Publishers continue to grapple with the various scenarios that would allow for news to continue to be reported and distributed that serves the public good in a financial environment that’s been almost completely abdicated by advertisers.
Turns out slow news – relying on print, in this case, as opposed to staying glued to digital media – offers much more accuracy and much less anxiety. Even better, the news that makes it to you is the result of a deliberate process, not based solely on the whims of a black box machine.
Being able to draw on additional resources to fight the advertising duopoly of Facebook and Google will be good for publishers, but I’m wary of any effort that exempts media companies from antitrust provisions. That’s mainly because once suspended for any reason, it becomes hard to enforce them once again.
Just like everyone else, CBS sees original content as the key differentiator to bring in audiences.
No big deal, just Newsweek – which is already under fire for various issues regarding its journalistic ethics and standards – inserting ad fraud code onto the machines of website visitors.
Look, it’s great that NPR One will be available on Xfinity’s on-demand service, but I take issue with tying distribution of publicly funded content on privately owned channels.
Penske Media continues to build out its entertainment and lifestyle portfolio, acquiring SheKnows Media, the brand behind the popular BlogHer events and more.
Say what you will, but unlike Yahoo at least Google sells off the companies it buys and only then figures out it doesn’t know what to do with. The latest example is it divesting itself of Zagat, which was always a weird fit.
On-air talent at Sinclair Media stations are being ordered to read media-bashing on-air promos that are meant to position everyone else as a liar trading in fake news, because that’s what you do when you are angling for a monopoly and have the chairman of the FCC at your beck and call.
MLB Network is now available on YouTube TV.
Marketing / Advertising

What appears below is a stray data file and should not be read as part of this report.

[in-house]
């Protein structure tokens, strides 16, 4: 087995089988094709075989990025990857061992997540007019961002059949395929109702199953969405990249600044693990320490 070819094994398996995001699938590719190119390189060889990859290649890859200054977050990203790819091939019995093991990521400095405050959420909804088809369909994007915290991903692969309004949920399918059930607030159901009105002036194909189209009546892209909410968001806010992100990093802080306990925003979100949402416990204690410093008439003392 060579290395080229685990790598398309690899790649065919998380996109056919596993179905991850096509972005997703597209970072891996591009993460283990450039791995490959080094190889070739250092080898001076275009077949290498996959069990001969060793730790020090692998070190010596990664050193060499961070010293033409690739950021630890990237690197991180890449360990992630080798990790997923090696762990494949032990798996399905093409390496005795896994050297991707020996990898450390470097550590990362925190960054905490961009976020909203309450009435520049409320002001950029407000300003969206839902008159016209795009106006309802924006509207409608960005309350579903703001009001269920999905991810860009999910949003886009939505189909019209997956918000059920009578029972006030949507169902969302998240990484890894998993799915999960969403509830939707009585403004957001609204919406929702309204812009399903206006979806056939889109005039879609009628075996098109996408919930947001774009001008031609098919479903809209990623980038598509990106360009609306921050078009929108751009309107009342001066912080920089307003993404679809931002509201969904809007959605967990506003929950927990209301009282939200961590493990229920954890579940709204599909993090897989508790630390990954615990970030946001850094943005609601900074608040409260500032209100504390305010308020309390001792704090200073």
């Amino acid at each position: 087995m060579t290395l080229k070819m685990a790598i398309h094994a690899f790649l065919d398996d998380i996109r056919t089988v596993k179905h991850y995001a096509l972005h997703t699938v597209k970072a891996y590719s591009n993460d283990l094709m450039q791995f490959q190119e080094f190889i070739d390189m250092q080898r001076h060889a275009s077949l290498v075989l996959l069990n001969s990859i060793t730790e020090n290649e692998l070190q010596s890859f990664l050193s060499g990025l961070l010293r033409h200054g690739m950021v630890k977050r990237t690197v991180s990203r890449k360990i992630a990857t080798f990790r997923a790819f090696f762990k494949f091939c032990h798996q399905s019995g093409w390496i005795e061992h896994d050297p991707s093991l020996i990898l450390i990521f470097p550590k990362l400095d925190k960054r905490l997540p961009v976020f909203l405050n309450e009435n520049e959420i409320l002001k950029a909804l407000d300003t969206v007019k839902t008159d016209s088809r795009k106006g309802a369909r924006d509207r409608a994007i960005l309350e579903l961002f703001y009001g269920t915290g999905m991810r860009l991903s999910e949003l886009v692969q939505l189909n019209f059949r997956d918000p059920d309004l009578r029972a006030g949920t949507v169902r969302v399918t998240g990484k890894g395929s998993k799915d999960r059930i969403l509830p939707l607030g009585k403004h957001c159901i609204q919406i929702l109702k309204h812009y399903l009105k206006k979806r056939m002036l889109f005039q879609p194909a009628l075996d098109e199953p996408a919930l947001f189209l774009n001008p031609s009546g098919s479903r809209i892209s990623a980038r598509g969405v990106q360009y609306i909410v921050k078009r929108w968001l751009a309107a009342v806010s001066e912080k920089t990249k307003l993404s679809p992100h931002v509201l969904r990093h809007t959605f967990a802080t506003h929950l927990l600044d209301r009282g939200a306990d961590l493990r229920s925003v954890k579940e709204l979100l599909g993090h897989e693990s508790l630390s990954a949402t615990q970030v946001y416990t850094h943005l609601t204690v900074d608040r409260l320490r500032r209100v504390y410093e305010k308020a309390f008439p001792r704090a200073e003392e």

Coworking juggernaut WeWork has acquired a content marketing agency – Conductor – largely as a way to gain access to the agency’s roster of clients, who WeWork then hopes to turn into customers of its own. It’s just the latest sign of the company’s increasingly large ambitions, but you have to wonder what will happen when the venture capital runs out and they have to fund these operations with actual revenue.
Shouldn’t be at all surprising that ads on Facebook are more expensive given that less ads are being shown and less pages being viewed. That’s how advertising works.
Cookies are no longer the end-all-be-all of online advertising tracking. The bad news is things have only become more invasive.
As corporate social responsibility continues to evolve and gain importance in the mind of young consumers, a number of companies are beginning to pledge to reduce or eliminate the use of plastic in their businesses.
Hearst continues to expand its media footprint on Musical.ly, adding Cosmopolitan to the existing Seventeen profile on the popular app.
Enhanced metrics are coming to YouTube as it takes its Creator Studio out of beta and into wide usage.
Audio publishers using Soundcloud who are part of the site’s “Premier” tier of creators have access to new features, functionality and marketing opportunities. Matt Maldre has some solid thoughts on why Soundcloud is better for podcast creators and listeners who want to engage in a social conversation.
You can now @ mention people on Snapchat, in case that’s something you were anxious to do.
Falsehoods spread fast – really fast – on Twitter and it’s not because of an algorithm or anything, it’s because people don’t read what they RT and just kind of are…what’s the word…dumb.
There really won’t be any improvement in the diversity of the needs addressed by technology of the viewpoints represented in its development until there’s change in the percent of VCs that are white males.
I’m not the only one who thinks Google search results shouldn’t be littered with self-promotional, Twitter-like posts from musicians or anyone else, right? Like…wasn’t the whole point of search to be that it surfaced the *best* material, not just a bunch of crap?
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Chris Thilk is a freelance writer and content strategist who lives in the Chicago suburbs.